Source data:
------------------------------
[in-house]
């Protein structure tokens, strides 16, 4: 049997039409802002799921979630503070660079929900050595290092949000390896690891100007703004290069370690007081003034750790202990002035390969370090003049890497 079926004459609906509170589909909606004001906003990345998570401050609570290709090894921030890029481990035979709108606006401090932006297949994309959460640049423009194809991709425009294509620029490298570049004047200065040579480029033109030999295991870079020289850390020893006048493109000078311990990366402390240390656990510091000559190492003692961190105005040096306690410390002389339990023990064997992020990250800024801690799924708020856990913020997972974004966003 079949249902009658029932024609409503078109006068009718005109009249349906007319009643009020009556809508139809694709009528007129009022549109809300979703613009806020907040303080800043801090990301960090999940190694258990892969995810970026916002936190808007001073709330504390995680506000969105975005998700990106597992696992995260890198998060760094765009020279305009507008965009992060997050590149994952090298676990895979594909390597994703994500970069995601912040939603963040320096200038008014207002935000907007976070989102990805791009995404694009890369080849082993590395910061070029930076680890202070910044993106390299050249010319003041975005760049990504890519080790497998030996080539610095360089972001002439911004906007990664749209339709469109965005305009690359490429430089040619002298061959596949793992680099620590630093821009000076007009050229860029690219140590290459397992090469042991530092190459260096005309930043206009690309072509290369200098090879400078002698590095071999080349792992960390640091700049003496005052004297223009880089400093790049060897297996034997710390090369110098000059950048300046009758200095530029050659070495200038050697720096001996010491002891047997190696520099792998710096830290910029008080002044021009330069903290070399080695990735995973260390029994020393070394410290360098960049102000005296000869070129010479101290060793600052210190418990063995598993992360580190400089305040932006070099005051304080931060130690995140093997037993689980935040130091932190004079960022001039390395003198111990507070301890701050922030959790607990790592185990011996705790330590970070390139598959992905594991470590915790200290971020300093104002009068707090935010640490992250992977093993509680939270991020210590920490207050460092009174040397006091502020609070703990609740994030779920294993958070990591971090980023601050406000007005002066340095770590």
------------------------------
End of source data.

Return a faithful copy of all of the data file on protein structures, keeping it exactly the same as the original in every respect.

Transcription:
[in-house]
């Protein structure tokens, strides 16, 4: 049997039409802002799921979630503070660079929900050595290092949000390896690891100007703004290069370690007081003034750790202990002035390969370090003049890497 079926004459609906509170589909909606004001906003990345998570401050609570290709090894921030890029481990035979709108606006401090932006297949994309959460640049423009194809991709425009294509620029490298570049004047200065040579480029033109030999295991870079020289850390020893006048493109000078311990990366402390240390656990510091000559190492003692961190105005040096306690410390002389339990023990064997992020990250800024801690799924708020856990913020997972974004966003 079949249902009658029932024609409503078109006068009718005109009249349906007319009643009020009556809508139809694709009528007129009022549109809300979703613009806020907040303080800043801090990301960090999940190694258990892969995810970026916002936190808007001073709330504390995680506000969105975005998700990106597992696992995260890198998060760094765009020279305009507008965009992060997050590149994952090298676990895979594909390597994703994500970069995601912040939603963040320096200038008014207002935000907007976070989102990805791009995404694009890369080849082993590395910061070029930076680890202070910044993106390299050249010319003041975005760049990504890519080790497998030996080539610095360089972001002439911004906007990664749209339709469109965005305009690359490429430089040619002298061959596949793992680099620590630093821009000076007009050229860029690219140590290459397992090469042991530092190459260096005309930043206009690309072509290369200098090879400078002698590095071999080349792992960390640091700049003496005052004297223009880089400093790049060897297996034997710390090369110098000059950048300046009758200095530029050659070495200038050697720096001996010491002891047997190696520099792998710096830290910029008080002044021009330069903290070399080695990735995973260390029994020393070394410290360098960049102000005296000869070129010479101290060793600052210190418990063995598993992360580190400089305040932006070099005051304080931060130690995140093997037993689980935040130091932190004079960022001039390395003198111990507070301890701050922030959790607990790592185990011996705790330590970070390139598959992905594991470590915790200290971020300093104002009068707090935010640490992250992977093993509680939270991020210590920490207050460092009174040397006091502020609070703990609740994030779920294993958070990591971090980023601050406000007005002066340095770590």